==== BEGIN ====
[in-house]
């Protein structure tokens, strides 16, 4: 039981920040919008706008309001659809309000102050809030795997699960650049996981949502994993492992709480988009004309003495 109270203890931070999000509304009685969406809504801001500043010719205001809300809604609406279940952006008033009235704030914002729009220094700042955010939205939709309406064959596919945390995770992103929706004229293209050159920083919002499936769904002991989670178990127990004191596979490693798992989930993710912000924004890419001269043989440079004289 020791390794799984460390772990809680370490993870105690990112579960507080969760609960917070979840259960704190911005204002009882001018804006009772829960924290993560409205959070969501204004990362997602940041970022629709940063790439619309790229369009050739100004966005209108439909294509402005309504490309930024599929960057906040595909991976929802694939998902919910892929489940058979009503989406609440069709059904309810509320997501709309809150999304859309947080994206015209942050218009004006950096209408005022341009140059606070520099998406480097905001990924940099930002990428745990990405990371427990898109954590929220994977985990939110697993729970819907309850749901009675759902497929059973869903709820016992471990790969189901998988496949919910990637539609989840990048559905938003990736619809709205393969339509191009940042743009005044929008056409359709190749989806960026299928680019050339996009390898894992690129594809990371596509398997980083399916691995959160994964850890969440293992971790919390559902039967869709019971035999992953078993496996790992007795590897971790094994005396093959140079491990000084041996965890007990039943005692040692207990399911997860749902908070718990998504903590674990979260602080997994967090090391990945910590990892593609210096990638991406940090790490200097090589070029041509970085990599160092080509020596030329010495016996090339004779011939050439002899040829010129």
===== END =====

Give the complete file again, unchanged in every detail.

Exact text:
[in-house]
């Protein structure tokens, strides 16, 4: 039981920040919008706008309001659809309000102050809030795997699960650049996981949502994993492992709480988009004309003495 109270203890931070999000509304009685969406809504801001500043010719205001809300809604609406279940952006008033009235704030914002729009220094700042955010939205939709309406064959596919945390995770992103929706004229293209050159920083919002499936769904002991989670178990127990004191596979490693798992989930993710912000924004890419001269043989440079004289 020791390794799984460390772990809680370490993870105690990112579960507080969760609960917070979840259960704190911005204002009882001018804006009772829960924290993560409205959070969501204004990362997602940041970022629709940063790439619309790229369009050739100004966005209108439909294509402005309504490309930024599929960057906040595909991976929802694939998902919910892929489940058979009503989406609440069709059904309810509320997501709309809150999304859309947080994206015209942050218009004006950096209408005022341009140059606070520099998406480097905001990924940099930002990428745990990405990371427990898109954590929220994977985990939110697993729970819907309850749901009675759902497929059973869903709820016992471990790969189901998988496949919910990637539609989840990048559905938003990736619809709205393969339509191009940042743009005044929008056409359709190749989806960026299928680019050339996009390898894992690129594809990371596509398997980083399916691995959160994964850890969440293992971790919390559902039967869709019971035999992953078993496996790992007795590897971790094994005396093959140079491990000084041996965890007990039943005692040692207990399911997860749902908070718990998504903590674990979260602080997994967090090391990945910590990892593609210096990638991406940090790490200097090589070029041509970085990599160092080509020596030329010495016996090339004779011939050439002899040829010129």